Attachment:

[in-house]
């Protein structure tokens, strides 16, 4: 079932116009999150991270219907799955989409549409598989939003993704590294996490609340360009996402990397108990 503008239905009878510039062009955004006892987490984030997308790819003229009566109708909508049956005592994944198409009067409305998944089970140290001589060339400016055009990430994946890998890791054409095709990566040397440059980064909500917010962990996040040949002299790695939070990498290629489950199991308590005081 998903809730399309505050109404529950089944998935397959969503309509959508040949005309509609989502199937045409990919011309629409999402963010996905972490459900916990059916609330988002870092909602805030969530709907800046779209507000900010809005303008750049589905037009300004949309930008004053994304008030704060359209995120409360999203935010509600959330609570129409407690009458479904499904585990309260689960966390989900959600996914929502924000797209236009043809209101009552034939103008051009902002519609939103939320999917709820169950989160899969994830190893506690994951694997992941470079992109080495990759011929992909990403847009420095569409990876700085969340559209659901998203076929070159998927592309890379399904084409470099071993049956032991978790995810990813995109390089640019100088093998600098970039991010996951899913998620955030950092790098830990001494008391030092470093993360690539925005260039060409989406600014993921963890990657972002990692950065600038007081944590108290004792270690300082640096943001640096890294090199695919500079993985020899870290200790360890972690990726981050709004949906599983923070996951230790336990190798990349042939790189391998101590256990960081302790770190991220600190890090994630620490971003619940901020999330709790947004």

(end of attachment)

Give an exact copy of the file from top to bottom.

[in-house]
């Protein structure tokens, strides 16, 4: 079932116009999150991270219907799955989409549409598989939003993704590294996490609340360009996402990397108990 503008239905009878510039062009955004006892987490984030997308790819003229009566109708909508049956005592994944198409009067409305998944089970140290001589060339400016055009990430994946890998890791054409095709990566040397440059980064909500917010962990996040040949002299790695939070990498290629489950199991308590005081 998903809730399309505050109404529950089944998935397959969503309509959508040949005309509609989502199937045409990919011309629409999402963010996905972490459900916990059916609330988002870092909602805030969530709907800046779209507000900010809005303008750049589905037009300004949309930008004053994304008030704060359209995120409360999203935010509600959330609570129409407690009458479904499904585990309260689960966390989900959600996914929502924000797209236009043809209101009552034939103008051009902002519609939103939320999917709820169950989160899969994830190893506690994951694997992941470079992109080495990759011929992909990403847009420095569409990876700085969340559209659901998203076929070159998927592309890379399904084409470099071993049956032991978790995810990813995109390089640019100088093998600098970039991010996951899913998620955030950092790098830990001494008391030092470093993360690539925005260039060409989406600014993921963890990657972002990692950065600038007081944590108290004792270690300082640096943001640096890294090199695919500079993985020899870290200790360890972690990726981050709004949906599983923070996951230790336990190798990349042939790189391998101590256990960081302790770190991220600190890090994630620490971003619940901020999330709790947004």